Edible Monterey Bay


Linking fishermen with customers is a passion for two longtime friends turned entrepreneurs

Showing off a just-caught lingcod.


Food should not have to get on an airplane before reaching your dinner plate, according to Ian Cole and Charlie Lambert, founders of Ocean2Table, a Community Supported Fishery (CSF) based in Santa Cruz. Especially if it’s seafood. And especially if you live around the Monterey Bay.

“Seafood fraud is a major and widespread problem,” Cole laments. “The industry has some of the most falsified supply chains, and consumers are being lied to about everything from when it was caught to where it was caught to what species they’re actually purchasing. We wanted to create a CSF to combat that corruption, while also educating and connecting with our community.”

Before starting Ocean2 Table in 2014, Cole and Lambert, UCSC Environmental Studies graduates with a friendship rooted in fishing and surfing, worked in fishery management. Cole, 33, was as an observer with the West Coast Groundfish Observer Program run by the National Marine Fisheries Service. Lambert, 30, worked for the California Department of Fish and Wildlife as a field biologist, studying the effects of recreational fishing on certain fisheries.

It was in these positions that many of their relationships with local fishermen began. “There’s so much trust that goes into sourcing,” Lambert says. “That’s why we morally feel the need to connect with every part of the supply chain in our business. We’re the ones offloading from fleets we’ve known for years in the Santa Cruz Harbor, or going out on our boat and personally catching fish, hook and line. We believe that we can build trust with our community through transparency and information.”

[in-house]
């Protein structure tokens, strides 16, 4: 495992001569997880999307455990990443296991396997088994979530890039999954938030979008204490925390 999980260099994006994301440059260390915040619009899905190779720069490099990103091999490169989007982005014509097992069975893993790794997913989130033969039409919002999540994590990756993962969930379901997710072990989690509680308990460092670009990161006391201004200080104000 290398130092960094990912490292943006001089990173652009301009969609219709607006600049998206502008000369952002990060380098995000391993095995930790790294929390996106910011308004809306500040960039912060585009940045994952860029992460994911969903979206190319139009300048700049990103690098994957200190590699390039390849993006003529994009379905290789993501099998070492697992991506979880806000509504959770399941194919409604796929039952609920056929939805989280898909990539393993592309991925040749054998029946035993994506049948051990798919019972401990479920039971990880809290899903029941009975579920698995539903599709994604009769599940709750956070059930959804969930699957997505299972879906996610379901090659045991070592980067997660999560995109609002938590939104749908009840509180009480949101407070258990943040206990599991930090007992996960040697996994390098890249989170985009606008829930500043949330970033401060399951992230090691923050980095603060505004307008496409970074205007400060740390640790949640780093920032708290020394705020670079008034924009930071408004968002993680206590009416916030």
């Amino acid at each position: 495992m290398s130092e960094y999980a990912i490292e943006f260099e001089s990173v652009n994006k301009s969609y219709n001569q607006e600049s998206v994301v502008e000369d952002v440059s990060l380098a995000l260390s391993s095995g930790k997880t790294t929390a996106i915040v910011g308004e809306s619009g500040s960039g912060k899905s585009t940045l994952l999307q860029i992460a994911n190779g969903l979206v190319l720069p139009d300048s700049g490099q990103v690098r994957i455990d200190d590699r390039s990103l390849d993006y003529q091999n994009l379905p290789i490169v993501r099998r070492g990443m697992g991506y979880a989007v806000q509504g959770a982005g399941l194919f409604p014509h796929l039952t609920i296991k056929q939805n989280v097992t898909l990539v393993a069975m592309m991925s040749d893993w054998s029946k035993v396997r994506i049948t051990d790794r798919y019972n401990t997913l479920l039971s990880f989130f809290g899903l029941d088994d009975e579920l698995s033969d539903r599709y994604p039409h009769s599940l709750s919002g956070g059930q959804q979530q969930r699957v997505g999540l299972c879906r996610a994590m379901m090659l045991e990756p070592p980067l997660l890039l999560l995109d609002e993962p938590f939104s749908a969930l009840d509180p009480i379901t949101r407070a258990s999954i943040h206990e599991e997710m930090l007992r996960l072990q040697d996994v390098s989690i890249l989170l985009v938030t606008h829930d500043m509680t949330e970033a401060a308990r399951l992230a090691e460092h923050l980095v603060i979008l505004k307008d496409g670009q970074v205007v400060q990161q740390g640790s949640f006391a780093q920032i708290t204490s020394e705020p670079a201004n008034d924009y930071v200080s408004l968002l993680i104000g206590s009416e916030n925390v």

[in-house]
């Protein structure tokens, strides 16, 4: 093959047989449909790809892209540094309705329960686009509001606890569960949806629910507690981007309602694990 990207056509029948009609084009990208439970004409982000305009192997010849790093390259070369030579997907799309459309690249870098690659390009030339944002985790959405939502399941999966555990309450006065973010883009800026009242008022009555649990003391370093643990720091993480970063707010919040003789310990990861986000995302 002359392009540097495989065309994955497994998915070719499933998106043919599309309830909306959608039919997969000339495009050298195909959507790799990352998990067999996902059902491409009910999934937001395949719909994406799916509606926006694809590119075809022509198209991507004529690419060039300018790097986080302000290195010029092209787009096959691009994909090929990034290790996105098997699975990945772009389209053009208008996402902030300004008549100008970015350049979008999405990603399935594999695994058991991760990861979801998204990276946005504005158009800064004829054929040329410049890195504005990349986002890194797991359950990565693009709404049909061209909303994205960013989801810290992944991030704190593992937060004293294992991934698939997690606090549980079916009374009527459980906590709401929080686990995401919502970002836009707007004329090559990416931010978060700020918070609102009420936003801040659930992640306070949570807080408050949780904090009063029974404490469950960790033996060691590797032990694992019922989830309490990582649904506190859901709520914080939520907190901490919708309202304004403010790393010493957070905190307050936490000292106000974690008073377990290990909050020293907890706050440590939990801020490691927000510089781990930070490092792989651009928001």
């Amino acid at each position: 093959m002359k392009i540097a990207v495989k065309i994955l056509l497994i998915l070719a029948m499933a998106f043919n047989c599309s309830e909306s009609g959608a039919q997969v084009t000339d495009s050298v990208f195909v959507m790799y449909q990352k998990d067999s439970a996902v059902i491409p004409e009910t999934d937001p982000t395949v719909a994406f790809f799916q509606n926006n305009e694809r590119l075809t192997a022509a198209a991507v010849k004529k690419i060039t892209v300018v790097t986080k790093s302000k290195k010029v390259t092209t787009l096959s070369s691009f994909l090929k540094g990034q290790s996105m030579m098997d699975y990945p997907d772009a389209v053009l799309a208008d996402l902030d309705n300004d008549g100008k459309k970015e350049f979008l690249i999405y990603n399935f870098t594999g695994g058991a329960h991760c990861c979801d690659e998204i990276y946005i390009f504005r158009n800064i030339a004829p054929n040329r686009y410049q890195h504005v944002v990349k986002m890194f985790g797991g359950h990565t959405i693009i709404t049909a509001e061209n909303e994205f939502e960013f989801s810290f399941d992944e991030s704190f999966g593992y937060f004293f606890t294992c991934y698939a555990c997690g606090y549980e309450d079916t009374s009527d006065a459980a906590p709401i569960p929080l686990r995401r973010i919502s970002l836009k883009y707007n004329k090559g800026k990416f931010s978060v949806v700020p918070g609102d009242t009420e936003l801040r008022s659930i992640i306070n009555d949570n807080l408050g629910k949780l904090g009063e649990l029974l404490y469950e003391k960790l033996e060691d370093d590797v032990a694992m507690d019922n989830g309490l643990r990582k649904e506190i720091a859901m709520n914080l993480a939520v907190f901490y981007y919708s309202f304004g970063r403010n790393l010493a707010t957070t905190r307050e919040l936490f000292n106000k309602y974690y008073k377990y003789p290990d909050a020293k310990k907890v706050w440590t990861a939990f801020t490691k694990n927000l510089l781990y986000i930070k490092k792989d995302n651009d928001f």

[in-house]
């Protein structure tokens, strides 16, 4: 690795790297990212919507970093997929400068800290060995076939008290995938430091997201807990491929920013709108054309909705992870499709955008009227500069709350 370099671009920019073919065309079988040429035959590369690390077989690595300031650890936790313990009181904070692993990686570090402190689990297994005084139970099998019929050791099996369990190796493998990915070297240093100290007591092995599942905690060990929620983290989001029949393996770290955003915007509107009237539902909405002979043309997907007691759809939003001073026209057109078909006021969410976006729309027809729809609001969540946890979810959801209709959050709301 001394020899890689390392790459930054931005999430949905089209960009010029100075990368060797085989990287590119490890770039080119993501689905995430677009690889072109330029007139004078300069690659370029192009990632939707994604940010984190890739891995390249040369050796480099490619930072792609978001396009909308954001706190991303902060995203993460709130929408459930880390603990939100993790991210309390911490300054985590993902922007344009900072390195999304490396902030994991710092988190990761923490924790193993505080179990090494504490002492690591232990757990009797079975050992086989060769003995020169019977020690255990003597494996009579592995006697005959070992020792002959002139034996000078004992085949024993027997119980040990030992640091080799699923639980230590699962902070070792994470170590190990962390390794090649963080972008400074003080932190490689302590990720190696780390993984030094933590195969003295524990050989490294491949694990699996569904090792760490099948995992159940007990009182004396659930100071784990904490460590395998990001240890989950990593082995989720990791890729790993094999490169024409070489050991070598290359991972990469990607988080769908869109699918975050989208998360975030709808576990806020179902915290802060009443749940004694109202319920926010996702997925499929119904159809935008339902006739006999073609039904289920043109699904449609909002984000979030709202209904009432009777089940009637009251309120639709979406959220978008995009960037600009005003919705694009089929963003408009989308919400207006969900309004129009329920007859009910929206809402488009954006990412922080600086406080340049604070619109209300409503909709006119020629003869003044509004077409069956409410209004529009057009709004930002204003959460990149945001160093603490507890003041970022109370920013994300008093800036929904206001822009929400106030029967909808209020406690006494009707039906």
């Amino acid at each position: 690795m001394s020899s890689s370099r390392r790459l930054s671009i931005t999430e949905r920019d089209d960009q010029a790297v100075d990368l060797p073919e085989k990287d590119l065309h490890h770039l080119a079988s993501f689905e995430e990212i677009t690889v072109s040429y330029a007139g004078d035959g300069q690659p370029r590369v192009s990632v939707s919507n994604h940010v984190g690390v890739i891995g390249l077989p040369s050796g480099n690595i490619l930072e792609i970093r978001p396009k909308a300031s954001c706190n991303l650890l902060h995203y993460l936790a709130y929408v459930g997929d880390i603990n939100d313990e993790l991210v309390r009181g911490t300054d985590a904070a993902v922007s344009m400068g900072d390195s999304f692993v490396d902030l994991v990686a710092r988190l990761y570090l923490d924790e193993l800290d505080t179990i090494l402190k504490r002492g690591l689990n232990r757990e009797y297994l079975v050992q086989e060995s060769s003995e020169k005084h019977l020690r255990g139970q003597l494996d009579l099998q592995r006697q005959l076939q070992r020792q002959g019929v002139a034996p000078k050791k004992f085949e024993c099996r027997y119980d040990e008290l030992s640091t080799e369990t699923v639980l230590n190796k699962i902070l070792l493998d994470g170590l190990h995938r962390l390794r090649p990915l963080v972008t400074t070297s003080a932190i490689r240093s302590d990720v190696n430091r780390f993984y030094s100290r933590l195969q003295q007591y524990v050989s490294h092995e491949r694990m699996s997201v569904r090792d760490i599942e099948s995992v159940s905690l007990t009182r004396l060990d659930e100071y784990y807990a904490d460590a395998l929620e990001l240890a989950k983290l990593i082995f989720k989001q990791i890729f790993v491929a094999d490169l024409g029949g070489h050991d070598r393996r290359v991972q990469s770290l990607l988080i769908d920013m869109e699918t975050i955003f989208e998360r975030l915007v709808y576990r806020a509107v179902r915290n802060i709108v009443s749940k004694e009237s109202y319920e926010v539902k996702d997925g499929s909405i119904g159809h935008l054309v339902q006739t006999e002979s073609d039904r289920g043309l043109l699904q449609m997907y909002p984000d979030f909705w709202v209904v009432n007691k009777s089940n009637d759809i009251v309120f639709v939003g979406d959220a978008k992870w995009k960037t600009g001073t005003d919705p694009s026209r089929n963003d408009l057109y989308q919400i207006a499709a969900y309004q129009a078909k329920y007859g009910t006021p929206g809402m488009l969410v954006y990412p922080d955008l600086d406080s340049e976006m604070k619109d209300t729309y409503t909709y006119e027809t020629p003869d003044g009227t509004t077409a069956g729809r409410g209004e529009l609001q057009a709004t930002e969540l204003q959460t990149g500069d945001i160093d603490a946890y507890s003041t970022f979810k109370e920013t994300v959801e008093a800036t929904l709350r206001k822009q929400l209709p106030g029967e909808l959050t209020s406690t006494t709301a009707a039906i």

Information comes in the form of an incredibly comprehensive website, which includes sustainability notes on the various species they deliver and in-depth bios on the people and methods behind all the boats they source from, and from their emailed Fish Alerts with all the pertinent details (and then some) of their fresh-off-the-boat offerings. The Fish Alerts, which you can subscribe to through their website, are where you learn what fish is coming in when.

Ocean2Table—a partner of the Monterey Bay Aquarium’s Seafood Watch Program—is the most recent of three CSFs in our area. H&H Fresh Fish and Real Good Fish were started in 2003 and 2012, respectively. When asked about competition, Cole says the market for sustainably sourced seafood is nowhere near saturation and sweetly notes that “the rising tide floats all ships.” What is different about Ocean2Table is that although subscription packages are offered at a discounted rate, the majority of its business is one-time individual orders.

This means that the Fish Alerts simply give you the option to connect to an online market where you can purchase a half share ($15, feeds 1–2 people) or a full share ($25, feeds 3–4 people) of what you’d like, with no commitment to make further purchases.

Furthermore, the deliveries are not on a fixed schedule, but are instead based on when the boats come in, with the promise of delivering within a day of when the catch is unloaded. The online marketplace also ensures that people aren’t purchasing more than is sustainably possible. “Once we’re sold out,” Lambert explains, “we’re sold out. It helps to remind our customers that this is a finite resource.”